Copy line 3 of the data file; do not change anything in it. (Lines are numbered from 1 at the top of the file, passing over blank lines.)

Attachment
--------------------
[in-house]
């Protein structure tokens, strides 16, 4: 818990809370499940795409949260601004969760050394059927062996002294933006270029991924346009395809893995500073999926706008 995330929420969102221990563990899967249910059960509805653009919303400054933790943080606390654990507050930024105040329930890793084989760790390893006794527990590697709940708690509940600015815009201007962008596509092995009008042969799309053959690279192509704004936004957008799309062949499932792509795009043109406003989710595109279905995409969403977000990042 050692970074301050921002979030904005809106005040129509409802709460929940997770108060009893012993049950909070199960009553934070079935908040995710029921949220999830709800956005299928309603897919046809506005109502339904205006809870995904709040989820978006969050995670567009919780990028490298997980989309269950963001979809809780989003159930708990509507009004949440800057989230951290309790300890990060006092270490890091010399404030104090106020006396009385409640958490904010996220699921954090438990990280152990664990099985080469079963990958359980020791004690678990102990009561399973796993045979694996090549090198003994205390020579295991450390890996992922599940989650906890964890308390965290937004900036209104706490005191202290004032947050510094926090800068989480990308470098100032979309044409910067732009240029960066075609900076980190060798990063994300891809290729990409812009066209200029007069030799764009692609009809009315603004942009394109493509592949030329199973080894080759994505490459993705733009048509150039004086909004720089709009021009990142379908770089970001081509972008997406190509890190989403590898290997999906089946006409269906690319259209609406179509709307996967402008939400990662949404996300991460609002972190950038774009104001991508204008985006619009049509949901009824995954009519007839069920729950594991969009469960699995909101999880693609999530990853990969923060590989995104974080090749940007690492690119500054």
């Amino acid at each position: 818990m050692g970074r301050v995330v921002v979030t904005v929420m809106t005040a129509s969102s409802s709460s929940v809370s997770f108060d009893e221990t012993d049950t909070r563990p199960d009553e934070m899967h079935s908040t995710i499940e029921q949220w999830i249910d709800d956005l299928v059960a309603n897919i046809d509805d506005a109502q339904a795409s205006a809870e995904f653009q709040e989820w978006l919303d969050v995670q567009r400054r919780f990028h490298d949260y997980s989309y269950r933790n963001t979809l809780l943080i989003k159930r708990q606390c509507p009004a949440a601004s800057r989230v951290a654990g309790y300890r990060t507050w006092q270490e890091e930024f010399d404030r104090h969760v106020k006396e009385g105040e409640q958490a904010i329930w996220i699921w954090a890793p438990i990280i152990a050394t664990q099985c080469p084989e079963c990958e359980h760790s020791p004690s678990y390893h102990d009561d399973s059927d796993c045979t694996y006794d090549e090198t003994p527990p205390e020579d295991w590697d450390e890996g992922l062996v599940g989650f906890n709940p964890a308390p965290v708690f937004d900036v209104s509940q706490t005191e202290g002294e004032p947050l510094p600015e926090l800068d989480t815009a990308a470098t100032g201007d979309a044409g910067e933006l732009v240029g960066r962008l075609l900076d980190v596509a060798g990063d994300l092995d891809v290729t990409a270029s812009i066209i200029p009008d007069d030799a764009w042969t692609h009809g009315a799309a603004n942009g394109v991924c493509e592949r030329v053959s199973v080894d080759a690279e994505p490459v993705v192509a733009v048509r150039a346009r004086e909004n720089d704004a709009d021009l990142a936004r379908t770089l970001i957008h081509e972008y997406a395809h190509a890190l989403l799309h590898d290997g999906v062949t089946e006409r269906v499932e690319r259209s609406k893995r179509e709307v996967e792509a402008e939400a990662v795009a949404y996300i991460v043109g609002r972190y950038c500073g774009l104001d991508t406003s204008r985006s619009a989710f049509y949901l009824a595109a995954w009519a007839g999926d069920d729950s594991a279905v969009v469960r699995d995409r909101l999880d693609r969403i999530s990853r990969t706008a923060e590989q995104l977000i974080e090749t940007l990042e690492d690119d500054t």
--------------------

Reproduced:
């Amino acid at each position: 818990m050692g970074r301050v995330v921002v979030t904005v929420m809106t005040a129509s969102s409802s709460s929940v809370s997770f108060d009893e221990t012993d049950t909070r563990p199960d009553e934070m899967h079935s908040t995710i499940e029921q949220w999830i249910d709800d956005l299928v059960a309603n897919i046809d509805d506005a109502q339904a795409s205006a809870e995904f653009q709040e989820w978006l919303d969050v995670q567009r400054r919780f990028h490298d949260y997980s989309y269950r933790n963001t979809l809780l943080i989003k159930r708990q606390c509507p009004a949440a601004s800057r989230v951290a654990g309790y300890r990060t507050w006092q270490e890091e930024f010399d404030r104090h969760v106020k006396e009385g105040e409640q958490a904010i329930w996220i699921w954090a890793p438990i990280i152990a050394t664990q099985c080469p084989e079963c990958e359980h760790s020791p004690s678990y390893h102990d009561d399973s059927d796993c045979t694996y006794d090549e090198t003994p527990p205390e020579d295991w590697d450390e890996g992922l062996v599940g989650f906890n709940p964890a308390p965290v708690f937004d900036v209104s509940q706490t005191e202290g002294e004032p947050l510094p600015e926090l800068d989480t815009a990308a470098t100032g201007d979309a044409g910067e933006l732009v240029g960066r962008l075609l900076d980190v596509a060798g990063d994300l092995d891809v290729t990409a270029s812009i066209i200029p009008d007069d030799a764009w042969t692609h009809g009315a799309a603004n942009g394109v991924c493509e592949r030329v053959s199973v080894d080759a690279e994505p490459v993705v192509a733009v048509r150039a346009r004086e909004n720089d704004a709009d021009l990142a936004r379908t770089l970001i957008h081509e972008y997406a395809h190509a890190l989403l799309h590898d290997g999906v062949t089946e006409r269906v499932e690319r259209s609406k893995r179509e709307v996967e792509a402008e939400a990662v795009a949404y996300i991460v043109g609002r972190y950038c500073g774009l104001d991508t406003s204008r985006s619009a989710f049509y949901l009824a595109a995954w009519a007839g999926d069920d729950s594991a279905v969009v469960r699995d995409r909101l999880d693609r969403i999530s990853r990969t706008a923060e590989q995104l977000i974080e090749t940007l990042e690492d690119d500054t």